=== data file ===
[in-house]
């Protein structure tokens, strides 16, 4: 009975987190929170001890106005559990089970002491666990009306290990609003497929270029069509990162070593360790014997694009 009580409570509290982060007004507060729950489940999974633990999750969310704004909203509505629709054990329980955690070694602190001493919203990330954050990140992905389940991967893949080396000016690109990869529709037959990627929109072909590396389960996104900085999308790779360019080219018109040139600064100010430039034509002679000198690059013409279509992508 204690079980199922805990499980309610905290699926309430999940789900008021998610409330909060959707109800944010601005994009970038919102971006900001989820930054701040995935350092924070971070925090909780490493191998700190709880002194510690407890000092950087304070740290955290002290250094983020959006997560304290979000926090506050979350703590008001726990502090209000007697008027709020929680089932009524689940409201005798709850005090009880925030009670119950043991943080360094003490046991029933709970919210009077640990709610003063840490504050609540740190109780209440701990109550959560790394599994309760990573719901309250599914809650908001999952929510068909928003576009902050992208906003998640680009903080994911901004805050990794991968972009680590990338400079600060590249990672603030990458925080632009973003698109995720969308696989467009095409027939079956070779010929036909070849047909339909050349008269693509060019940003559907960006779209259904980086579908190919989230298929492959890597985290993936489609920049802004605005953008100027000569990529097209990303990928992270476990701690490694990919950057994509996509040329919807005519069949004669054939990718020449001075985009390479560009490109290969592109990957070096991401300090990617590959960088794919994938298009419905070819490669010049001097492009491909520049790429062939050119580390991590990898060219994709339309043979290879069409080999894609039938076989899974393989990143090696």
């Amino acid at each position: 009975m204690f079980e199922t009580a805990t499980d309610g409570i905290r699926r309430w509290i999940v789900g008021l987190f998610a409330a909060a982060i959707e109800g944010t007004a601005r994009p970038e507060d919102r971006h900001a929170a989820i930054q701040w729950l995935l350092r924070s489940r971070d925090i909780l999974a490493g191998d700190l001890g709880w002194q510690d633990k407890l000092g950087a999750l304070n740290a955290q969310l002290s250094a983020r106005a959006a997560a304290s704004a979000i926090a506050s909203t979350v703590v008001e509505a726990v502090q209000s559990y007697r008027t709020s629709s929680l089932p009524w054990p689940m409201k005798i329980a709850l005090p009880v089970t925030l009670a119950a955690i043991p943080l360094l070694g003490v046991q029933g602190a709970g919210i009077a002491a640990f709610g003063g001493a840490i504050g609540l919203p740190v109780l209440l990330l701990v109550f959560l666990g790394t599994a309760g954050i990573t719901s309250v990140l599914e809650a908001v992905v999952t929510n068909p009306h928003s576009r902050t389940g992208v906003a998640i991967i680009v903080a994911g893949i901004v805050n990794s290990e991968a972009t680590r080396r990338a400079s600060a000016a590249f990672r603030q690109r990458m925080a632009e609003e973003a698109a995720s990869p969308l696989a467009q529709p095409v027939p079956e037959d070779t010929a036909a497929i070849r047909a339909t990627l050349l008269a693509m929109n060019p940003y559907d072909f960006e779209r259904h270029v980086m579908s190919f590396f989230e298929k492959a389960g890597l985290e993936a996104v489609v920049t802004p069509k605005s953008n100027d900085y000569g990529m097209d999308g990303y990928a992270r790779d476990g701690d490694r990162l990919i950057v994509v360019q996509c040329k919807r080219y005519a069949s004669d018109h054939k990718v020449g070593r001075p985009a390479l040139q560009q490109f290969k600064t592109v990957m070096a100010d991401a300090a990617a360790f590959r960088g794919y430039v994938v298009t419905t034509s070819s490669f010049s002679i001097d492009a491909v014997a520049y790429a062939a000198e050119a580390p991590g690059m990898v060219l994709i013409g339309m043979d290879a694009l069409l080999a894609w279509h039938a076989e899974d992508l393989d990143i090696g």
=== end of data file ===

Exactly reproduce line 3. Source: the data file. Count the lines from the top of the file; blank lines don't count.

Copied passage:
């Amino acid at each position: 009975m204690f079980e199922t009580a805990t499980d309610g409570i905290r699926r309430w509290i999940v789900g008021l987190f998610a409330a909060a982060i959707e109800g944010t007004a601005r994009p970038e507060d919102r971006h900001a929170a989820i930054q701040w729950l995935l350092r924070s489940r971070d925090i909780l999974a490493g191998d700190l001890g709880w002194q510690d633990k407890l000092g950087a999750l304070n740290a955290q969310l002290s250094a983020r106005a959006a997560a304290s704004a979000i926090a506050s909203t979350v703590v008001e509505a726990v502090q209000s559990y007697r008027t709020s629709s929680l089932p009524w054990p689940m409201k005798i329980a709850l005090p009880v089970t925030l009670a119950a955690i043991p943080l360094l070694g003490v046991q029933g602190a709970g919210i009077a002491a640990f709610g003063g001493a840490i504050g609540l919203p740190v109780l209440l990330l701990v109550f959560l666990g790394t599994a309760g954050i990573t719901s309250v990140l599914e809650a908001v992905v999952t929510n068909p009306h928003s576009r902050t389940g992208v906003a998640i991967i680009v903080a994911g893949i901004v805050n990794s290990e991968a972009t680590r080396r990338a400079s600060a000016a590249f990672r603030q690109r990458m925080a632009e609003e973003a698109a995720s990869p969308l696989a467009q529709p095409v027939p079956e037959d070779t010929a036909a497929i070849r047909a339909t990627l050349l008269a693509m929109n060019p940003y559907d072909f960006e779209r259904h270029v980086m579908s190919f590396f989230e298929k492959a389960g890597l985290e993936a996104v489609v920049t802004p069509k605005s953008n100027d900085y000569g990529m097209d999308g990303y990928a992270r790779d476990g701690d490694r990162l990919i950057v994509v360019q996509c040329k919807r080219y005519a069949s004669d018109h054939k990718v020449g070593r001075p985009a390479l040139q560009q490109f290969k600064t592109v990957m070096a100010d991401a300090a990617a360790f590959r960088g794919y430039v994938v298009t419905t034509s070819s490669f010049s002679i001097d492009a491909v014997a520049y790429a062939a000198e050119a580390p991590g690059m990898v060219l994709i013409g339309m043979d290879a694009l069409l080999a894609w279509h039938a076989e899974d992508l393989d990143i090696g």